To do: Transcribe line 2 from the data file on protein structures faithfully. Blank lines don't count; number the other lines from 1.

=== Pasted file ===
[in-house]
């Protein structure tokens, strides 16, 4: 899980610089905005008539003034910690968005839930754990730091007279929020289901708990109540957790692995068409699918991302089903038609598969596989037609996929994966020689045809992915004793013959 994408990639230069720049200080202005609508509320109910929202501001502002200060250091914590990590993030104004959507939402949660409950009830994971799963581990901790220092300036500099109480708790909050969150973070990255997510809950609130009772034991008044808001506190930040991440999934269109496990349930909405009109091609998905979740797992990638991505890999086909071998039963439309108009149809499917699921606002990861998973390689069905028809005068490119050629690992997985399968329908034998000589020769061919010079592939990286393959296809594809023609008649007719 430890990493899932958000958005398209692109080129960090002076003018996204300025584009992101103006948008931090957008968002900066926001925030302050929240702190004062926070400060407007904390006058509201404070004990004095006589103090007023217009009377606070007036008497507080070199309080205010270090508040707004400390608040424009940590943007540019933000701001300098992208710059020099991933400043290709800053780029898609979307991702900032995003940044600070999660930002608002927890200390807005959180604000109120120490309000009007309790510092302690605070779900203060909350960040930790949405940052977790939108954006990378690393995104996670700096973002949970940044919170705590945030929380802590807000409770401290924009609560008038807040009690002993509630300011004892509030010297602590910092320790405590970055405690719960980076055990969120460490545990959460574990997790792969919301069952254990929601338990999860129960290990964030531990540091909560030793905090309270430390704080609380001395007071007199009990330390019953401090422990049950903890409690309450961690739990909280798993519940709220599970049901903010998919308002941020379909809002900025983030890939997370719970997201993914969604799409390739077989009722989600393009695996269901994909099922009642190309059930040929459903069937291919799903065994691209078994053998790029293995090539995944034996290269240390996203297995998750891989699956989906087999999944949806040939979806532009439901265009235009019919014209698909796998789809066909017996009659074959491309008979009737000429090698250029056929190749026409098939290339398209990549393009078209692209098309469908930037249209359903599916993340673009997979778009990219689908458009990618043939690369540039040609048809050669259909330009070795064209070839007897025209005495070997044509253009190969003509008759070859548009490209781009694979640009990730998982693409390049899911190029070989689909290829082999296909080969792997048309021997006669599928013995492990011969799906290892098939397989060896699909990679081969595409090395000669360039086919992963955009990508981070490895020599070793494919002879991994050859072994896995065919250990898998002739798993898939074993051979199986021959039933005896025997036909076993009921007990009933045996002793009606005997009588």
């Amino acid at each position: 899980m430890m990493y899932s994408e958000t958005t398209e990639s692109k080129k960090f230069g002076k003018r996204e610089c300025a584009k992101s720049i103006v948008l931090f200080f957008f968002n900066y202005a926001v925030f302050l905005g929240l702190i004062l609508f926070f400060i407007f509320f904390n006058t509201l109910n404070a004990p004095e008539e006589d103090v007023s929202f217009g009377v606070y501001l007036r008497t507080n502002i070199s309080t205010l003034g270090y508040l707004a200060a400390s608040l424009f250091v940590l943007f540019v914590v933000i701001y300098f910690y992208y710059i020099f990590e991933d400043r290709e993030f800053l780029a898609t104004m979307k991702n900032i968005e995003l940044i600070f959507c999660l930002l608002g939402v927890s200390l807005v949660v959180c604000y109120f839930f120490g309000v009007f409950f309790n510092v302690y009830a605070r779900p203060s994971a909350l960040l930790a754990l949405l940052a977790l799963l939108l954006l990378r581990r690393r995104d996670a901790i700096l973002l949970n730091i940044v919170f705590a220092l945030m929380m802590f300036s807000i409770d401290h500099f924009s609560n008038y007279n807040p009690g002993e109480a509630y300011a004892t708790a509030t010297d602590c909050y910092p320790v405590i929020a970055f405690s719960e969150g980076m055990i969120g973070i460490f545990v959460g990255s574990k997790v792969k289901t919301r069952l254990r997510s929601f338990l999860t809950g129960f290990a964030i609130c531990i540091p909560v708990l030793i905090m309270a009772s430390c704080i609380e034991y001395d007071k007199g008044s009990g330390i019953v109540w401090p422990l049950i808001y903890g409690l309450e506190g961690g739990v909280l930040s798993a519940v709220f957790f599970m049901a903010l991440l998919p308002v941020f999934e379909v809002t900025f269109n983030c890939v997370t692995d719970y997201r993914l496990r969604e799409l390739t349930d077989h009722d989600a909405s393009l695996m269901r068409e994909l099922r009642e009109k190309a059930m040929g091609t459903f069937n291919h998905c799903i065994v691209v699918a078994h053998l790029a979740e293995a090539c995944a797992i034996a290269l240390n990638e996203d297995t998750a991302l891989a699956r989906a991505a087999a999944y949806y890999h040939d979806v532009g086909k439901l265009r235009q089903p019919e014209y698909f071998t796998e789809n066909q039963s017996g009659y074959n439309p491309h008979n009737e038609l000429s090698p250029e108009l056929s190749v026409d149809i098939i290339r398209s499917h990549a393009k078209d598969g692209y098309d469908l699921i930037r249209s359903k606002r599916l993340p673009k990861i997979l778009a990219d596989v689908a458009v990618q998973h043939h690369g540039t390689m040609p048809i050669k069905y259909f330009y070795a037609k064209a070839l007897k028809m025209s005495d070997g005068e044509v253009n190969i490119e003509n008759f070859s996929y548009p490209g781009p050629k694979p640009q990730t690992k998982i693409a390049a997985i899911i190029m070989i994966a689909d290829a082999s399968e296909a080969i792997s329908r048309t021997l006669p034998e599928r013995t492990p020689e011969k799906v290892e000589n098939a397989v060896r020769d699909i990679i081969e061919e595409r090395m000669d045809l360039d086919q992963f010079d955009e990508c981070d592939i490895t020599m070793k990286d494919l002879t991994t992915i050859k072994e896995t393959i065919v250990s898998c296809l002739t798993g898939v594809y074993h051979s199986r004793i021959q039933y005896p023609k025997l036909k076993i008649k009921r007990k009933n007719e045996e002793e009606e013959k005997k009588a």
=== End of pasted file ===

């Protein structure tokens, strides 16, 4: 899980610089905005008539003034910690968005839930754990730091007279929020289901708990109540957790692995068409699918991302089903038609598969596989037609996929994966020689045809992915004793013959 994408990639230069720049200080202005609508509320109910929202501001502002200060250091914590990590993030104004959507939402949660409950009830994971799963581990901790220092300036500099109480708790909050969150973070990255997510809950609130009772034991008044808001506190930040991440999934269109496990349930909405009109091609998905979740797992990638991505890999086909071998039963439309108009149809499917699921606002990861998973390689069905028809005068490119050629690992997985399968329908034998000589020769061919010079592939990286393959296809594809023609008649007719 430890990493899932958000958005398209692109080129960090002076003018996204300025584009992101103006948008931090957008968002900066926001925030302050929240702190004062926070400060407007904390006058509201404070004990004095006589103090007023217009009377606070007036008497507080070199309080205010270090508040707004400390608040424009940590943007540019933000701001300098992208710059020099991933400043290709800053780029898609979307991702900032995003940044600070999660930002608002927890200390807005959180604000109120120490309000009007309790510092302690605070779900203060909350960040930790949405940052977790939108954006990378690393995104996670700096973002949970940044919170705590945030929380802590807000409770401290924009609560008038807040009690002993509630300011004892509030010297602590910092320790405590970055405690719960980076055990969120460490545990959460574990997790792969919301069952254990929601338990999860129960290990964030531990540091909560030793905090309270430390704080609380001395007071007199009990330390019953401090422990049950903890409690309450961690739990909280798993519940709220599970049901903010998919308002941020379909809002900025983030890939997370719970997201993914969604799409390739077989009722989600393009695996269901994909099922009642190309059930040929459903069937291919799903065994691209078994053998790029293995090539995944034996290269240390996203297995998750891989699956989906087999999944949806040939979806532009439901265009235009019919014209698909796998789809066909017996009659074959491309008979009737000429090698250029056929190749026409098939290339398209990549393009078209692209098309469908930037249209359903599916993340673009997979778009990219689908458009990618043939690369540039040609048809050669259909330009070795064209070839007897025209005495070997044509253009190969003509008759070859548009490209781009694979640009990730998982693409390049899911190029070989689909290829082999296909080969792997048309021997006669599928013995492990011969799906290892098939397989060896699909990679081969595409090395000669360039086919992963955009990508981070490895020599070793494919002879991994050859072994896995065919250990898998002739798993898939074993051979199986021959039933005896025997036909076993009921007990009933045996002793009606005997009588």